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The first vintage was the difficult 1998 vintage, and although there were troubles to get the grapes fully ripe, Pierre managed to produce two remarkably fine wines in that year. These wines still holds together, on the nose they behave like fine clarets from Bordeaux, and they even taste pretty well today, although they start to dry out a bit.
To make these fine wines, Pierre gets to select some of the finest lots, of even rows, of vines in the best of the Jackson family’s vineyards in predominately Sonoma. The Merlot grapes are mostly sourced from the outstanding 44.50 hectare Jackson Park Vineyard, situated at 165-186 meters of altitude on gently rolling slopes in the mountain above Benett Valley in Sonoma. It was planted exclusively to Merlot of Clone 181 taken from Château Petrus in Pomerol. To Pierre, that clone was essential to plant to be able to “compete” with the wine from Château Petrus.
Another very important vineyard source is the Alexander Mountain Estate in the eastern part of Alexander Valley, close to the home of the Jackson family. It’s an amazing vineyard, a patchwork of almost 200 smaller vineyard blocks stretching from 210 to 720 meters of altitude, planted to various varieties (Verité uses mostly Cabernet Sauvignon and Merlot from here) in poor volcanic soils. Speaking about soils, Pierre Seillan just love the vide variation of soil types in Sonoma – which of course was one of the reasons for him to accept to work here with Jess Jackson.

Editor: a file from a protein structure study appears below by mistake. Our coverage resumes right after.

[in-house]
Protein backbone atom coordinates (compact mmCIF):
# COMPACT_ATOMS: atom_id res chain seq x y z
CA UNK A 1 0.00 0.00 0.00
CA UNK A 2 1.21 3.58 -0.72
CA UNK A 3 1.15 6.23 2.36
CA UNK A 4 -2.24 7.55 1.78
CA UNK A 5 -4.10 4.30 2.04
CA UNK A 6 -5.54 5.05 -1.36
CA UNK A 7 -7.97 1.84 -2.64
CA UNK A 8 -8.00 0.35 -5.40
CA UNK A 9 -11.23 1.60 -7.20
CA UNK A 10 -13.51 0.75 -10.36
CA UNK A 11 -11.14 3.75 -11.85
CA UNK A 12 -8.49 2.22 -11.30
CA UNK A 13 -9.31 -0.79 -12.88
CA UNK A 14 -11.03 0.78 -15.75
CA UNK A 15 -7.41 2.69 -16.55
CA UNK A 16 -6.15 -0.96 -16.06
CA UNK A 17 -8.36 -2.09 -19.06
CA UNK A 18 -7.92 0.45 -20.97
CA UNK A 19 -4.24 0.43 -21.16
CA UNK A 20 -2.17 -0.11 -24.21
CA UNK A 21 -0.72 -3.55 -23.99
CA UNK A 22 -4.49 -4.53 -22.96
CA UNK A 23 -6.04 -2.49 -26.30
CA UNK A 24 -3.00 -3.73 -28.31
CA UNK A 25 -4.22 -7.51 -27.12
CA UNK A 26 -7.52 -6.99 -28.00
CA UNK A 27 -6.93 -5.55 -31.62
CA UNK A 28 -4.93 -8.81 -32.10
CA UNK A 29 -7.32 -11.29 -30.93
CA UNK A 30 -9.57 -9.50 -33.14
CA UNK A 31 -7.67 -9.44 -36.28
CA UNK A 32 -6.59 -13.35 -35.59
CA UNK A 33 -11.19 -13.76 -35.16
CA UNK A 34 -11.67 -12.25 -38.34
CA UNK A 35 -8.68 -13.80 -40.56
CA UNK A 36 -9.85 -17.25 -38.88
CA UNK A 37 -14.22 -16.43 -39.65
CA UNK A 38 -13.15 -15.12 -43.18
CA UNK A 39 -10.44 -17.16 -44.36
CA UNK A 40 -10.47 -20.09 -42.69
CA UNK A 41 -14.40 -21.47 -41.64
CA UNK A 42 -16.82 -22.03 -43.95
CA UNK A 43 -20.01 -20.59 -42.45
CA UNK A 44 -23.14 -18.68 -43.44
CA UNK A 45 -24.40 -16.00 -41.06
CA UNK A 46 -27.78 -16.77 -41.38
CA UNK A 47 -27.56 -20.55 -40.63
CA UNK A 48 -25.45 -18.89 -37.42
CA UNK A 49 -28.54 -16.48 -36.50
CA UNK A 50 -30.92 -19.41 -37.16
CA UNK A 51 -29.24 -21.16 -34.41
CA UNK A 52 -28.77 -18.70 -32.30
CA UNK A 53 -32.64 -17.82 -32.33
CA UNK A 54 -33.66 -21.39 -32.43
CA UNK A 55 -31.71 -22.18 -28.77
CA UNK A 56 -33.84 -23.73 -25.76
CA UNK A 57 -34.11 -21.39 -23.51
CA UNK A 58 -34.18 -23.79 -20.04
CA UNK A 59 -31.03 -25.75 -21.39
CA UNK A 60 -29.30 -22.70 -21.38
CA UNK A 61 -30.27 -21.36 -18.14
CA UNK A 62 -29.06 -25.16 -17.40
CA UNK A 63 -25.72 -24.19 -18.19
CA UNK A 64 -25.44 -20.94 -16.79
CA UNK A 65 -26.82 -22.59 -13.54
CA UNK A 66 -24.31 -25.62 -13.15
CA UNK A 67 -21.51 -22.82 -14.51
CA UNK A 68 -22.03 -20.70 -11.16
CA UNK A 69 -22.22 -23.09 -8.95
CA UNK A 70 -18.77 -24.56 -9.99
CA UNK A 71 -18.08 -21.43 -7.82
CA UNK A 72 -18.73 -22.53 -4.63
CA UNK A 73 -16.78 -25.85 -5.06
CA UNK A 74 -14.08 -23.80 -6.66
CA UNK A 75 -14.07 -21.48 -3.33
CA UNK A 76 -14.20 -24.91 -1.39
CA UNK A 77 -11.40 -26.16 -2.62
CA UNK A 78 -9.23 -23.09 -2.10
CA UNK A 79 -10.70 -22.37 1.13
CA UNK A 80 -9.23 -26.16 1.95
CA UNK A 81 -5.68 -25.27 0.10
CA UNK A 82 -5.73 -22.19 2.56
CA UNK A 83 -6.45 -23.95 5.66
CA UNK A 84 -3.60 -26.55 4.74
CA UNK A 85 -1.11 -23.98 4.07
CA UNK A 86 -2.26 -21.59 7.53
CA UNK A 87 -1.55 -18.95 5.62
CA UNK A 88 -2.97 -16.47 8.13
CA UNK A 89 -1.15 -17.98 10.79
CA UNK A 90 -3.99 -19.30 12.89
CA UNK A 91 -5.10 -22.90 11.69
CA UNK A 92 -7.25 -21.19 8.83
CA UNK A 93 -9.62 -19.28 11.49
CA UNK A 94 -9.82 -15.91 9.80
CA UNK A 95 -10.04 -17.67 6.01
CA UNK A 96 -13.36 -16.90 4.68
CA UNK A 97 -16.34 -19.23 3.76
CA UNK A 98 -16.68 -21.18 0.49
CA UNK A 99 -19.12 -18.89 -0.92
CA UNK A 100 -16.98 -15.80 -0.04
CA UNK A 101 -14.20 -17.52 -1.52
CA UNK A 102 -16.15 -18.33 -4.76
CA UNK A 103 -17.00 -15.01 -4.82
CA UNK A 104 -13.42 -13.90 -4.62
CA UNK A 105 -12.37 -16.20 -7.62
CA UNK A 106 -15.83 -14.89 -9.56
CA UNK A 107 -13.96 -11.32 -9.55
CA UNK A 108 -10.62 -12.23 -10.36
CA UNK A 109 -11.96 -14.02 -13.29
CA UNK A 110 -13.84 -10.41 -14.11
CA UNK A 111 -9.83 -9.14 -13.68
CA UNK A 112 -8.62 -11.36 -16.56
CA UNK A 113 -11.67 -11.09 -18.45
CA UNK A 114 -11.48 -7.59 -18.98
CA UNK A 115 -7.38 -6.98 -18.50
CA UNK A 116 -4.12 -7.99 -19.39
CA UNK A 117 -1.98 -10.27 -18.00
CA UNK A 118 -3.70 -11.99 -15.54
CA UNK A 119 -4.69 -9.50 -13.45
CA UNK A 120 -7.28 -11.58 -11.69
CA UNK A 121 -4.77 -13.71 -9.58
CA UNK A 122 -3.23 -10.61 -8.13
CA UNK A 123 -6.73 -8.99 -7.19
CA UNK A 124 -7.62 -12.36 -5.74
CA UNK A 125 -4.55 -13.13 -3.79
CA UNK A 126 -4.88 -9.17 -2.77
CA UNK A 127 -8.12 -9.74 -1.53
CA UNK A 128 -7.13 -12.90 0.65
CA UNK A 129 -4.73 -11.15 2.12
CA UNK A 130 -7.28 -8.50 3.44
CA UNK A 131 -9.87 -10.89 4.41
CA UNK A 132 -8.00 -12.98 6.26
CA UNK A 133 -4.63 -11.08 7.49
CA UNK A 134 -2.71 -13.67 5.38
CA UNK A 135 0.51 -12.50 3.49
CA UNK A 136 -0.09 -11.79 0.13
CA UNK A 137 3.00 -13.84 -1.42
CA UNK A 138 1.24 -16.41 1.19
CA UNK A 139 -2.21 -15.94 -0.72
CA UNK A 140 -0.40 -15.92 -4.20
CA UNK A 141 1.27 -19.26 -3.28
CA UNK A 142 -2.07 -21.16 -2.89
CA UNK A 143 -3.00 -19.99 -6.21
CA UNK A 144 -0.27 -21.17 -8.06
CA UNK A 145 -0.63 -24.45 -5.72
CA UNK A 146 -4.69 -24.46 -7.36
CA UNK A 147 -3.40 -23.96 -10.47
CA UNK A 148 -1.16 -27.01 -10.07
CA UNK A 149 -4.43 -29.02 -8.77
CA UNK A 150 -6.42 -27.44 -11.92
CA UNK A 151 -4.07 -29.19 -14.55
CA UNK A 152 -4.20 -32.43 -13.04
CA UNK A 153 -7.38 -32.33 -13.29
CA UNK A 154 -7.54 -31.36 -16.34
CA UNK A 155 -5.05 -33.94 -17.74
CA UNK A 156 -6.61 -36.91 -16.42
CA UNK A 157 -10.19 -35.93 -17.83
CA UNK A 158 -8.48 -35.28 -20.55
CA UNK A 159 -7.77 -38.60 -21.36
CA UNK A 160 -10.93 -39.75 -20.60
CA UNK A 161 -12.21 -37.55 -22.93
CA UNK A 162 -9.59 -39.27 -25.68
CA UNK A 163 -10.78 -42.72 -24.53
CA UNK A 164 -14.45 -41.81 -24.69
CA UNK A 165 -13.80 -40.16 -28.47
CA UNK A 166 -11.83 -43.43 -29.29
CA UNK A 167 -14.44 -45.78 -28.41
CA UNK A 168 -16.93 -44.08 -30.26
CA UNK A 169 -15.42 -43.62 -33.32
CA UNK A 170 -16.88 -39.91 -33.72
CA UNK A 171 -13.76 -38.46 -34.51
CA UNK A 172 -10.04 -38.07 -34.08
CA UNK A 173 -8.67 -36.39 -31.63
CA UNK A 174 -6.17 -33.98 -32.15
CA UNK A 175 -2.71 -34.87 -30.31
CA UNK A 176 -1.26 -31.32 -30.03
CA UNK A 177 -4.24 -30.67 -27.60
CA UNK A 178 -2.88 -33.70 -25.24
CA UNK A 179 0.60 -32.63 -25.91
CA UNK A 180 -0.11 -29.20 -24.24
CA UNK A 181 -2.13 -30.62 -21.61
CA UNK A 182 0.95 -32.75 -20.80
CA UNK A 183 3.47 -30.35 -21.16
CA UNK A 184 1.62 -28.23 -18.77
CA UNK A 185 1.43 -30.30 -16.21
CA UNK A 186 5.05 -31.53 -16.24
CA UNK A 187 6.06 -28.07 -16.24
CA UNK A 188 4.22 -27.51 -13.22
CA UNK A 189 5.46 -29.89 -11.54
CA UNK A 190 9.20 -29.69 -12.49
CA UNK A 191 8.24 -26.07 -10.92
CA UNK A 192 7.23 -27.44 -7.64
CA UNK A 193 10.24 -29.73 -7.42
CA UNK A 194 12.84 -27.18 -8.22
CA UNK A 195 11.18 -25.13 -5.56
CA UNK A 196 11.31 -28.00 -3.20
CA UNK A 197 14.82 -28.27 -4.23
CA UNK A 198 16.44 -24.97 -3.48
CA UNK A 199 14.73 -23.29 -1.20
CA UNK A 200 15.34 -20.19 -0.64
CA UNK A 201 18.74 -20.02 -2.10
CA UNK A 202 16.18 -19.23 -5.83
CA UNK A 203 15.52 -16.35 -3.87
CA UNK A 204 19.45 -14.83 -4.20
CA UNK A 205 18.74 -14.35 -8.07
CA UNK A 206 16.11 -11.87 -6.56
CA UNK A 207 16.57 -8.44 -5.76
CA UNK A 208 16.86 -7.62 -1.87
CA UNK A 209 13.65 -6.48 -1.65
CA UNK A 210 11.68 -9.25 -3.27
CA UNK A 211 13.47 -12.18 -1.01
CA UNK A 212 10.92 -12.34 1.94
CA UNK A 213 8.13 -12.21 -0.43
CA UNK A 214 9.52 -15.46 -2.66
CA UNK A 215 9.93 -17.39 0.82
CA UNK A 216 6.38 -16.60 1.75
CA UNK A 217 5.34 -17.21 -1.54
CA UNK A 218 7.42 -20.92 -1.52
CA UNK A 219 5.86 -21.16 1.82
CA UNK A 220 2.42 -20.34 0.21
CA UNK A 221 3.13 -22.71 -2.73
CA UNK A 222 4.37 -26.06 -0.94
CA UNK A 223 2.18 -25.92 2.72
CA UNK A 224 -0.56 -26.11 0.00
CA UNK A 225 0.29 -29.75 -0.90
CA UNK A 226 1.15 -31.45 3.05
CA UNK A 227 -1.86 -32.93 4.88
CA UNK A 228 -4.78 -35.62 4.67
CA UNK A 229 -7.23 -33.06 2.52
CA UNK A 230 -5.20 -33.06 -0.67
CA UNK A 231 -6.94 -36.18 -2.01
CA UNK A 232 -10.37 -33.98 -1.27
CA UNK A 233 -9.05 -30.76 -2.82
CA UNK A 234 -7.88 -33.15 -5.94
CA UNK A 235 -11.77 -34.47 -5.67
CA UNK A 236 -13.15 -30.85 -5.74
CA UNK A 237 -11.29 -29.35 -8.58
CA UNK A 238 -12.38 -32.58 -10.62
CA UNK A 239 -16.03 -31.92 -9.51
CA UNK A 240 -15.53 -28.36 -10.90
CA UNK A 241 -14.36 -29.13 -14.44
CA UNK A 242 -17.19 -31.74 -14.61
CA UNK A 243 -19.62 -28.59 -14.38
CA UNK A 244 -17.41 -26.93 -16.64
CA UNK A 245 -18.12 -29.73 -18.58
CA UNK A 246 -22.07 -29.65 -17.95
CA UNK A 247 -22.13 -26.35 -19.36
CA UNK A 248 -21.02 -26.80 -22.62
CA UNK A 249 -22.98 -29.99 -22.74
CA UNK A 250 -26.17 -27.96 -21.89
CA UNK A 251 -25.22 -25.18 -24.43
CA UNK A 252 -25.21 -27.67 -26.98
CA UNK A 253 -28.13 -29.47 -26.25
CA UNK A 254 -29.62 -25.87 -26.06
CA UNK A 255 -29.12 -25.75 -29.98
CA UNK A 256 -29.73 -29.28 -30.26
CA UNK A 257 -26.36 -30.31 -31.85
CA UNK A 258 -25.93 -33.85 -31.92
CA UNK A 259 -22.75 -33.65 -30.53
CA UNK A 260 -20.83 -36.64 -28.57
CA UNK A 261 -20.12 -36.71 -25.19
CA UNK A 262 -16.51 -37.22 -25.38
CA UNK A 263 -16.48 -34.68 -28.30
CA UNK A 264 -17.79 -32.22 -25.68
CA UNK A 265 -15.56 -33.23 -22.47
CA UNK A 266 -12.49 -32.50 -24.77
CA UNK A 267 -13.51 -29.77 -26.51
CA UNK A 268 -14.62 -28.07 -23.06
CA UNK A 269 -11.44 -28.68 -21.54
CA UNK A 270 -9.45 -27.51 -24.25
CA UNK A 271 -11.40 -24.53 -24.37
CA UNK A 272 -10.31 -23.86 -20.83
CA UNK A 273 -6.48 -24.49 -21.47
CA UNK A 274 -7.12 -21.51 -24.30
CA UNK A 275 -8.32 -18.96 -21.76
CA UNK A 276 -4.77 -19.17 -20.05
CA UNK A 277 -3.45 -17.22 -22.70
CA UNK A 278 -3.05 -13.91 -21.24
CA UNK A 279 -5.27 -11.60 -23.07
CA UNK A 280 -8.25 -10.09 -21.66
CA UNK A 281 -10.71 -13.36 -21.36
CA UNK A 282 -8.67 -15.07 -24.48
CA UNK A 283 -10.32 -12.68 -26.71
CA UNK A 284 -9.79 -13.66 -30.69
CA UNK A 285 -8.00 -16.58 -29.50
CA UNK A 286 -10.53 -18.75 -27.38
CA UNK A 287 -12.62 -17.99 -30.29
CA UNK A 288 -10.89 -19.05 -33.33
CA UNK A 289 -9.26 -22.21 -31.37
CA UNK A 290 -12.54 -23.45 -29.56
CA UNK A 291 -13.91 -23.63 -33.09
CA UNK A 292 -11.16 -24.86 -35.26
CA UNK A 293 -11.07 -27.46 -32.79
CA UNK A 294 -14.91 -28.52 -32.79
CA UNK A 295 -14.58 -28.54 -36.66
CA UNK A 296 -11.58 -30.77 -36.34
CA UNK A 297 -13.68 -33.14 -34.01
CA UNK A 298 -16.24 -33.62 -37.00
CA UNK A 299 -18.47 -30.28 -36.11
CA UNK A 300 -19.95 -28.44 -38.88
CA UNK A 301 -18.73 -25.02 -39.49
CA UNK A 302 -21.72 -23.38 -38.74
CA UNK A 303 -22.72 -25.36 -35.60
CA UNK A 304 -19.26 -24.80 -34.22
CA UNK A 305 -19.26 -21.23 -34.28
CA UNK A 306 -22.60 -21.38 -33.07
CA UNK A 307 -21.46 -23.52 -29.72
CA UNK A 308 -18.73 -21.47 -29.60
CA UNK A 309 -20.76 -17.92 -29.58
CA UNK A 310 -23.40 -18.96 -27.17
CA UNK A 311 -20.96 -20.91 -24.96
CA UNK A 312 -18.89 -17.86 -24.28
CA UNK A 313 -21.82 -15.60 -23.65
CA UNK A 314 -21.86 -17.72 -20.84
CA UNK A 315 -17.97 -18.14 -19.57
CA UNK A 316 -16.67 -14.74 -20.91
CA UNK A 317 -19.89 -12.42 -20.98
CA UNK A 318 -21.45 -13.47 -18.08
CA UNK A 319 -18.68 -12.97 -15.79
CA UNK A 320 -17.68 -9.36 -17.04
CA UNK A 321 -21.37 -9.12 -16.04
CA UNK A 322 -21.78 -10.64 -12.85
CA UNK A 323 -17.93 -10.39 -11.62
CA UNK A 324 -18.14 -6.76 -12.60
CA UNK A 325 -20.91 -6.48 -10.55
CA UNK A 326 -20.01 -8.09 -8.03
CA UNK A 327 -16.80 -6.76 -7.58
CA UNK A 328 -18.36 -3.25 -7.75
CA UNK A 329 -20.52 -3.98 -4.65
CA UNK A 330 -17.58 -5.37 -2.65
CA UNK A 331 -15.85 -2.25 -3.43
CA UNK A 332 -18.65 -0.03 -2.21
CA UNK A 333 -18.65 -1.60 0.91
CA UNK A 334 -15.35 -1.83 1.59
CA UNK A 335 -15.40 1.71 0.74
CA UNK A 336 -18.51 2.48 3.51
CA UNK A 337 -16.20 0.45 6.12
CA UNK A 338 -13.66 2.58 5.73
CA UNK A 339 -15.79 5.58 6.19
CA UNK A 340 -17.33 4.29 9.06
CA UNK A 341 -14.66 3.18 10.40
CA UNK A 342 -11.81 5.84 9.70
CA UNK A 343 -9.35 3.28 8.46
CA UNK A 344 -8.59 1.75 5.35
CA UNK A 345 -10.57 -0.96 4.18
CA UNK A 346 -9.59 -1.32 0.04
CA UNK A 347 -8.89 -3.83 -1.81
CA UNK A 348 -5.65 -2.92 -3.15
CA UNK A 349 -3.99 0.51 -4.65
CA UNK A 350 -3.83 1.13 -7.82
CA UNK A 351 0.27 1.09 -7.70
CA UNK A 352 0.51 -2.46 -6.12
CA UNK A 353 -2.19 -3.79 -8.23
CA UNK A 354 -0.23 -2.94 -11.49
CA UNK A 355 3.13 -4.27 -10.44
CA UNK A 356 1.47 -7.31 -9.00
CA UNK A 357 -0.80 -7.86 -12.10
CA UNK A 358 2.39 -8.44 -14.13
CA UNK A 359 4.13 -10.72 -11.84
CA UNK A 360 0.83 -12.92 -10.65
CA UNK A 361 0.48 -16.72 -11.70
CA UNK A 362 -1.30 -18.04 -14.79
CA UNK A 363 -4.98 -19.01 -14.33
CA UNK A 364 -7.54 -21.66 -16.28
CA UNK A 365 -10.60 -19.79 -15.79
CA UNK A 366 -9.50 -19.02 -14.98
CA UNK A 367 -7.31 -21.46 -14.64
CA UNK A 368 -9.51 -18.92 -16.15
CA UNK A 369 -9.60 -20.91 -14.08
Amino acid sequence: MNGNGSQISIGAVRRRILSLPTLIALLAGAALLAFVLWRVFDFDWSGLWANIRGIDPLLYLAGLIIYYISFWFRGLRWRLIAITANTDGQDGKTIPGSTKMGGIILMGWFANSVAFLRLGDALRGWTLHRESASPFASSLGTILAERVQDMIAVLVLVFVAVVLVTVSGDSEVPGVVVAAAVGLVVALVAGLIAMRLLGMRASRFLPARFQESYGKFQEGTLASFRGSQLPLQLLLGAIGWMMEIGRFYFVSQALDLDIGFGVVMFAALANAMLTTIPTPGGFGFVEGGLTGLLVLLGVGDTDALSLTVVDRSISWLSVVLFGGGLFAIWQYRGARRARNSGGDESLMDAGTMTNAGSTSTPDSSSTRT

“We have more different soils here than they have in total in France”, he says.
Pierre also buys grapes from Kellogg Estate at 150 to 280 meters altitude in poor volcanic soils in Knights Valley, where Cabernet Sauvignon and Merlot of exceptional quality is grown.
The idea behind Verité is not to produce wines of true terroir from each mountain vineyard, but to create blends of the highest quality, inspired but the blends of Bordeaux. Although I find these wines to be, or at least mature into something very Bordeaux like, there’s one distinctive difference; I find more structure and energy (that’s due to the mineral qualities of these soils) in the Verité wines than in the bordelaise ones.
Three wines are made. La Muse is the Pomerol in the lineup, based on 82-92 percent Merlot depending on the vintage, with the balance of Cabernet Franc and just a dash of Cabernet Sauvignon. La Joie is the Pauillac blend, built on 64-75 percent Cabernet Sauvignon and therefore a bit more structured, whereas the Le Désir is the Saint Emilion in the trio, a lovely wine where Merlot and Cabernet Franc make up around 80-85 percent of the blend, most often in relatively equal parts.
All wines are crafted in more or less the same way, vinified in small lots and then transferred into brand new French oak barrels to spend 14-16 months including the time for malolactic fermentation. They are all bottled without fining or filtration.